Ultimately, be wary of eliminating or altering 'T'raditions just because they are "old" and be wary of accepting traditions just because they are 't'raditions. Regardless, the tradition will always have a reason, frequently one with still pertinent wisdom, and should be given the benefit of the doubt. Test the Spirits, St Paul tells us, and when it comes to received traditions of the Lord's Church, you'll find they test true.

14 December 2015

Thanksgiving Journal

Gaudete Sunday

I recently read an article about keeping a thanksgiving diary, in which one lists ten things each day that one is thankful for. In my Advent journal yesterday, I wrote I wanted to focus on the virtue of GRATITUDE for the rest of the season. These two ideas seem to be a good fit to this pilgrim.

For

  1. the grace to stand in your presence and minister to you in your sacrament of Eucharist with my wife and son on the Lord's Day
  2. being a member of your parish of St. Lawrence, in Asheville which the Bishop has chosen as a pilgrimage site for the Jubilee Year of Mercy
  3. having found "the zone" in my 3 mile run
  4. the beautiful cool-down walk Jessica and I took afterwards
  5. Sunday breakfasts with my parents
  6. Shelle our realtor who is awesome and patient and a lot of fun
  7. finding a house worth making an offer on, that we might make into our domestic church
  8. lunch with the Vine and running into RCIA folks
  9. Sabbath time with Jessica and naps
  10. great friends with whom to celebrate (congrats, Ryan! on finishing graduate school)
Deo Gratias!

13 August 2015

St. Hippolytus of Rome, priest, martyr


Today is the feast of St. Hippolytus of Rome, who has the dubious distinction of being the first Anti-Pope, but so beloved by both factions that he was quickly raised to the altars after his death as a martyr. His memorial is optional on the Roman calendar, which is a shame, because, first, there is value in celebrating the holiness of a man who divided the Church and then repented to be reconciled with Her, but also because St Hippolytus is attributed with writing what has become probably the most commonly used Eucharistic canon, Eucharistic Prayer II.

 The Anaphora of Hippolytus, which became the basis for the prayer, is found in Chapter IV of The Apostolic Tradition, a work attributed to Hippolytus. The Apostolic Tradition's purpose is a guide to recently ordained bishops, and the prayer is included as a guiding example to these bishops, who were expected to compose their Eucharistic prayers extempore. However, even in its own time, the prayer must have been recognized for its quality, for it became the backbone of most of the major Western Eucharistic prayers, including the Roman Canon which is Hippolytus' Anaphora with centuries of accretions and revisions.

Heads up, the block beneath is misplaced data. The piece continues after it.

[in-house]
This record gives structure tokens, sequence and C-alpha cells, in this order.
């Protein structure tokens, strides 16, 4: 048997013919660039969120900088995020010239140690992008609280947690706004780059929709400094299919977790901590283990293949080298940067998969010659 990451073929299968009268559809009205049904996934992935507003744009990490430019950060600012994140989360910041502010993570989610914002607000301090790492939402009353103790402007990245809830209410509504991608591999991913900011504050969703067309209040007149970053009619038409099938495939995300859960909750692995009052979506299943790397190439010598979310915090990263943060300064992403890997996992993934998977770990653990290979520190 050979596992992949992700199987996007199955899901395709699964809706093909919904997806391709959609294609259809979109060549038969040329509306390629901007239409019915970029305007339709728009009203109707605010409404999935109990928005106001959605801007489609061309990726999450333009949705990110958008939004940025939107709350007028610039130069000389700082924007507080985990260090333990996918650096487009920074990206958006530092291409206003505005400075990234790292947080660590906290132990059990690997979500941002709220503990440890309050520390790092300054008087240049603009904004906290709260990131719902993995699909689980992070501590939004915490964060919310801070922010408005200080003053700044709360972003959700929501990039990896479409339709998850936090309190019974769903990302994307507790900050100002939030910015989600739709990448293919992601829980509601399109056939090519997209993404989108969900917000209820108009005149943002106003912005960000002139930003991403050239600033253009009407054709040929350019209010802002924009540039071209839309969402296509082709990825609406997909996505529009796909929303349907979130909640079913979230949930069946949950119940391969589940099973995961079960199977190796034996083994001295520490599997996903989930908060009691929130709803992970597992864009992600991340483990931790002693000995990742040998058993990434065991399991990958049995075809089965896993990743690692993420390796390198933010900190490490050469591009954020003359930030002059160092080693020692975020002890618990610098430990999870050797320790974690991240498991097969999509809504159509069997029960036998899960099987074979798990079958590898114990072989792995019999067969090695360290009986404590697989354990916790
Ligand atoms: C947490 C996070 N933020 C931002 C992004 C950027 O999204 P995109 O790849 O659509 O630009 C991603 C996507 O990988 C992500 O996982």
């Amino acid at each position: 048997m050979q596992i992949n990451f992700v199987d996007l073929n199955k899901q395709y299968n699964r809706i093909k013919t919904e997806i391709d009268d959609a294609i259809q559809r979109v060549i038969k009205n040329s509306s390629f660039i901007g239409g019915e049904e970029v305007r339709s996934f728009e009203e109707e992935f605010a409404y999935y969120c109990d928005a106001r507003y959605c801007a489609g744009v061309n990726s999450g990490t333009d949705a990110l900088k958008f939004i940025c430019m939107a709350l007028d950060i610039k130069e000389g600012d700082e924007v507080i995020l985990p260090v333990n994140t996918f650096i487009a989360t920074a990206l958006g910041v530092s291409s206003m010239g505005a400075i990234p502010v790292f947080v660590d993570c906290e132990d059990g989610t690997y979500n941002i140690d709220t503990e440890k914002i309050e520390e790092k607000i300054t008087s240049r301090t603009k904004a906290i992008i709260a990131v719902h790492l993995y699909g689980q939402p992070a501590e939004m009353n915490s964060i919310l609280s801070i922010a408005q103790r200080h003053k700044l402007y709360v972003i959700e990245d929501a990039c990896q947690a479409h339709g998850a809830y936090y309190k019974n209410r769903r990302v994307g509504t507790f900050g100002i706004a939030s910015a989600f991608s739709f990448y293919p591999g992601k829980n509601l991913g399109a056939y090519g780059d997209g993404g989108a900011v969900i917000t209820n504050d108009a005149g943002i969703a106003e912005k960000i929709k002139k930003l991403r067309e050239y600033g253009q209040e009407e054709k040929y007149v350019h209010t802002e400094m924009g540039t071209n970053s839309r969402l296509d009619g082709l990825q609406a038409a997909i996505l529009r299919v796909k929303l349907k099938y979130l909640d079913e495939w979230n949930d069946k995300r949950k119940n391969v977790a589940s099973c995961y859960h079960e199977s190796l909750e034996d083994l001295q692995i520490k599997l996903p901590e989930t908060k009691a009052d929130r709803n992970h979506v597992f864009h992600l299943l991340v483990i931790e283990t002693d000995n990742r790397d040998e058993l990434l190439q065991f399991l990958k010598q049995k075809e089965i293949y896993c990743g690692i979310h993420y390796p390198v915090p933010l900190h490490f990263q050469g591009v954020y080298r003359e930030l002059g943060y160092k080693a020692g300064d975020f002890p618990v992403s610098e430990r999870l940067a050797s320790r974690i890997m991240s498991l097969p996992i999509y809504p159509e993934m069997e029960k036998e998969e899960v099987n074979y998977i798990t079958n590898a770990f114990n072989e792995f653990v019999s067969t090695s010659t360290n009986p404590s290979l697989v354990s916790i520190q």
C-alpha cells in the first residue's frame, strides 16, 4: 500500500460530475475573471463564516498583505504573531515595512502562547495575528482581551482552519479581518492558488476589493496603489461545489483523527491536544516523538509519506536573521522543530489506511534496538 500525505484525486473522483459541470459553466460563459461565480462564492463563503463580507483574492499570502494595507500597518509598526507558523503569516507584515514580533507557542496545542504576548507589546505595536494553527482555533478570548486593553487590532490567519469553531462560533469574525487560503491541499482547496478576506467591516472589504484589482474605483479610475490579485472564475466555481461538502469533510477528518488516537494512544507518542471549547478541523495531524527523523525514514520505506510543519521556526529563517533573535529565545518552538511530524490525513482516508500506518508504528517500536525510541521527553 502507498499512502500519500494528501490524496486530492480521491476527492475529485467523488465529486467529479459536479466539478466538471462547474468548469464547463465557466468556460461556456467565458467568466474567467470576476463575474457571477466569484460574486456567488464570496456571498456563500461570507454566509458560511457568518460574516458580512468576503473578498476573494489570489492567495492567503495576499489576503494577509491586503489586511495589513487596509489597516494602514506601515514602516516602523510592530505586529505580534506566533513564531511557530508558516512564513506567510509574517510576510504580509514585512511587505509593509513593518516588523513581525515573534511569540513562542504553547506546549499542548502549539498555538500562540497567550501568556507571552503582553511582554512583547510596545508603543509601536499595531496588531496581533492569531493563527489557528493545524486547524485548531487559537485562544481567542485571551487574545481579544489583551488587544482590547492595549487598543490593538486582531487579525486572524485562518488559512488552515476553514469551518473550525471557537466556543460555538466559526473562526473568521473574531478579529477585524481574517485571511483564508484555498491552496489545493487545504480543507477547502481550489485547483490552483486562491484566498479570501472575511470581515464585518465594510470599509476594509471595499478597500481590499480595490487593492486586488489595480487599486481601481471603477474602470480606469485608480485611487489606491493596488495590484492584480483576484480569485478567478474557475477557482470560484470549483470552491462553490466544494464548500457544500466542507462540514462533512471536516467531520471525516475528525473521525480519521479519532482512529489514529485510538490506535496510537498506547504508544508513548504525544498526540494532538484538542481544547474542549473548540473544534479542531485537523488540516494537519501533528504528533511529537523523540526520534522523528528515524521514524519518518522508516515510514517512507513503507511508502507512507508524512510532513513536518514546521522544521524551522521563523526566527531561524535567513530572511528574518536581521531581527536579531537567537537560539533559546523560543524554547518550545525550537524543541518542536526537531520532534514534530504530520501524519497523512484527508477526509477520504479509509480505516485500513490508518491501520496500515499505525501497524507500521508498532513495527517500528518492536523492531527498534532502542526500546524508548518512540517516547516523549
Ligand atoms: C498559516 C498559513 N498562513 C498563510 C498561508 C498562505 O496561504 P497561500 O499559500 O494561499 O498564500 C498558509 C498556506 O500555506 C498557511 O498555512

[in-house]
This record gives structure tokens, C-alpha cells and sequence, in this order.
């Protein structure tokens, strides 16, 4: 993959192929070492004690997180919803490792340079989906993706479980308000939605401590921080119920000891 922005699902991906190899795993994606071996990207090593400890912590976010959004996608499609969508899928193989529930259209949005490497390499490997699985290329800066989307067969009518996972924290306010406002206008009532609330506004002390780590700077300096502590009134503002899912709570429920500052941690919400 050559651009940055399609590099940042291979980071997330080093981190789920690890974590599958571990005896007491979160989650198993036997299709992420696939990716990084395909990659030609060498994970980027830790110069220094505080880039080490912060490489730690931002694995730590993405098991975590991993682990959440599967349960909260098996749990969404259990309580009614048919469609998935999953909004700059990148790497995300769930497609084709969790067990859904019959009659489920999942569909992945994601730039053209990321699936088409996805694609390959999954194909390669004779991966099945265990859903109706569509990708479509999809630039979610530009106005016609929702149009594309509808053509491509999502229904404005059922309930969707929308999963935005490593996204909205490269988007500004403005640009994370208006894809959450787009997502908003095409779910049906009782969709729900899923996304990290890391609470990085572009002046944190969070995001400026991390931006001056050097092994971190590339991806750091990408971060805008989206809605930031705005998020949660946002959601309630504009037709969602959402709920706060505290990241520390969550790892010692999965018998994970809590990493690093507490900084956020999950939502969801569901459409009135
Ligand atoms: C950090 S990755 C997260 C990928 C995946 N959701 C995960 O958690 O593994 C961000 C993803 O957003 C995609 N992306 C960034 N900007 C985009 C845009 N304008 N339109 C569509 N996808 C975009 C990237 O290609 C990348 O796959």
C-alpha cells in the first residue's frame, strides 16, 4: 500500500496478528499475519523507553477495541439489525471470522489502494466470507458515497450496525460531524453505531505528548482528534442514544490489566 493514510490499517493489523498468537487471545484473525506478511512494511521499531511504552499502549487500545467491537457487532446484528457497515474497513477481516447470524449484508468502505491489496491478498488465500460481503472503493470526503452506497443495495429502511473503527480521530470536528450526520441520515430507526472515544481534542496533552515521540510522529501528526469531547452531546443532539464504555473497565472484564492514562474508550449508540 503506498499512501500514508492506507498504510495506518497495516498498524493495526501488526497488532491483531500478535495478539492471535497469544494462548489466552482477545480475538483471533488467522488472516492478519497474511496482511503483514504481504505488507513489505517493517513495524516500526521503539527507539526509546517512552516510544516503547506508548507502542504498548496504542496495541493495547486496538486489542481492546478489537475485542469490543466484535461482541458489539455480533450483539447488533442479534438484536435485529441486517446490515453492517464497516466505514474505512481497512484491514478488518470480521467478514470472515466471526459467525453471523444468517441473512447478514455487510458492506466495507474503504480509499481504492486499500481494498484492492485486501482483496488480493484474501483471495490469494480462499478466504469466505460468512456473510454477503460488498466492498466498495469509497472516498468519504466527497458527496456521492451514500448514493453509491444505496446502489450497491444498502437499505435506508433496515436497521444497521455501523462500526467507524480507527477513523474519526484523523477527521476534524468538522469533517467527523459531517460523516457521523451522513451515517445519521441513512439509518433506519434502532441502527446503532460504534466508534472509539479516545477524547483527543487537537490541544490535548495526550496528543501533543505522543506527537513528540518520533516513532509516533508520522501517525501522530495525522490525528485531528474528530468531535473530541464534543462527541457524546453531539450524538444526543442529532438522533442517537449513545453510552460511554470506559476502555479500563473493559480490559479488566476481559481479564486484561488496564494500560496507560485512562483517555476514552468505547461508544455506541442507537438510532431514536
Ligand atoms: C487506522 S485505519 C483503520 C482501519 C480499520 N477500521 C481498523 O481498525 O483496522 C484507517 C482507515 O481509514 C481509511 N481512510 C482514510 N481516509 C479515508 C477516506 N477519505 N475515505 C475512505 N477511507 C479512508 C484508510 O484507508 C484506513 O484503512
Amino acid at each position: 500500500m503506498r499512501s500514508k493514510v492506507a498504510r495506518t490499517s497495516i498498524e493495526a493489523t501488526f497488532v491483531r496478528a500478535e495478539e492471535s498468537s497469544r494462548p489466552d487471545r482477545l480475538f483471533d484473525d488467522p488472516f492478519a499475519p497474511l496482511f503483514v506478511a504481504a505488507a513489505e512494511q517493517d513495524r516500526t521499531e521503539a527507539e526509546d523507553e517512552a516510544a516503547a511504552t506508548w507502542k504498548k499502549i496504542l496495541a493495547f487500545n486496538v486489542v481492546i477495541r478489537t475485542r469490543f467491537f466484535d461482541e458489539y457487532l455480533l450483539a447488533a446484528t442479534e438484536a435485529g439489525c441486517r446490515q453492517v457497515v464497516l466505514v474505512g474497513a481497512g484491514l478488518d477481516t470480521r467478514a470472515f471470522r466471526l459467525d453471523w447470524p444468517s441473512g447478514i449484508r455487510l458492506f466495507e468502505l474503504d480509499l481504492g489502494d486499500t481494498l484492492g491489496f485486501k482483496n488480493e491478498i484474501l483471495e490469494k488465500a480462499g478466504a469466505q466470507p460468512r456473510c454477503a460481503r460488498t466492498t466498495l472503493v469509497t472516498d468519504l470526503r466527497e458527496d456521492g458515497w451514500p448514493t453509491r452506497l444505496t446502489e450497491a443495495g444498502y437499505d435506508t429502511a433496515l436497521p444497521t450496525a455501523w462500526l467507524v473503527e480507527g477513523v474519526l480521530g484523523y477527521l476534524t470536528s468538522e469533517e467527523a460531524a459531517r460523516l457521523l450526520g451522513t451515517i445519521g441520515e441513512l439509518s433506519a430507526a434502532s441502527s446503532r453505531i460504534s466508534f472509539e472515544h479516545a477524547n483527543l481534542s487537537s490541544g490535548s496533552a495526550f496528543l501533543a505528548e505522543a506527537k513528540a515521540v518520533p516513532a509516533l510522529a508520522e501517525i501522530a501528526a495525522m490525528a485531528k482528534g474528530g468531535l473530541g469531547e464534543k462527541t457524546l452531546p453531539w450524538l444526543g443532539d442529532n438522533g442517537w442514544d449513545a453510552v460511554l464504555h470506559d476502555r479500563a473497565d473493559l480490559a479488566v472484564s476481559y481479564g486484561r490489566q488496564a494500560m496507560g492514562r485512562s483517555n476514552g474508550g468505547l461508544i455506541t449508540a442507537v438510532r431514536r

Just prior to the Second Vatican Council, the Anaphora of Hippolytus had been rediscovered, its significance quickly established, and the text itself praised. As the Council Fathers revised the Mass for the Norvus Ordo and decided to include alternative Eucharistic prayers, the Anaphora of Hippolytus was immediately put forth for inclusion and was subsequently the only text that received unanimous approval. The Anaphora was revised to fit the pattern the Fathers declared proper to the Eucharistic prayer for the Roman Mass. Most notably  §  V of the text (below) which contains the Epiclesis, the prayer for the Holy Spirit's consecration of the gifts, was moved before the Institution Narrative. The Epiclesis was embellished with phrases from the 7th/8th century Gothic Missal; "sending down your Spirit like the dewfall" comes from this source. And the Words of Consecration themselves were revised, in keeping with the idea that the words should be identical across all the Eucharistic Prayers.

 Eucharistic Prayer II is probably frequently used for its brevity (it seems especially popular at Daily Masses), flexibility—with no prescribed Preface, unlike E.IV—and ease of use for the Celebrant because it does have its own Preface (reflected in § I. of Hippolytus' Anaphora) printed with the prayer in the Missal, which means less flipping of pages. But the prayer also has a simplicity and directness that encapsulates the meaning of the Eucharistic Prayer as thanksgiving, sacrifice, and the hopes we hang upon its infinite graces and power. If the Roman Canon represents the full glory and beauty of God's Church, Eucharistic Prayer III the Universal offering of Salvation to Mankind, and IV the full history of salvation, then II is a Eucharistic prayer of humility; stripped of all our posturing and bombast, it is the language God's children--simple fishermen, sinning tax collectors, adulterers and harlots--before the Lord giving thanks that his sacrifice has made us worthy to stand before him and minister to him.

And that's who Hippolytus was, a saint who knew he was a sinner, who longed to serve his God and rose to that occasional when called by some to be Christ's Vicar, stepping down humbly when the Church declared his election an error, who lived a faithful life and died a martyr's death.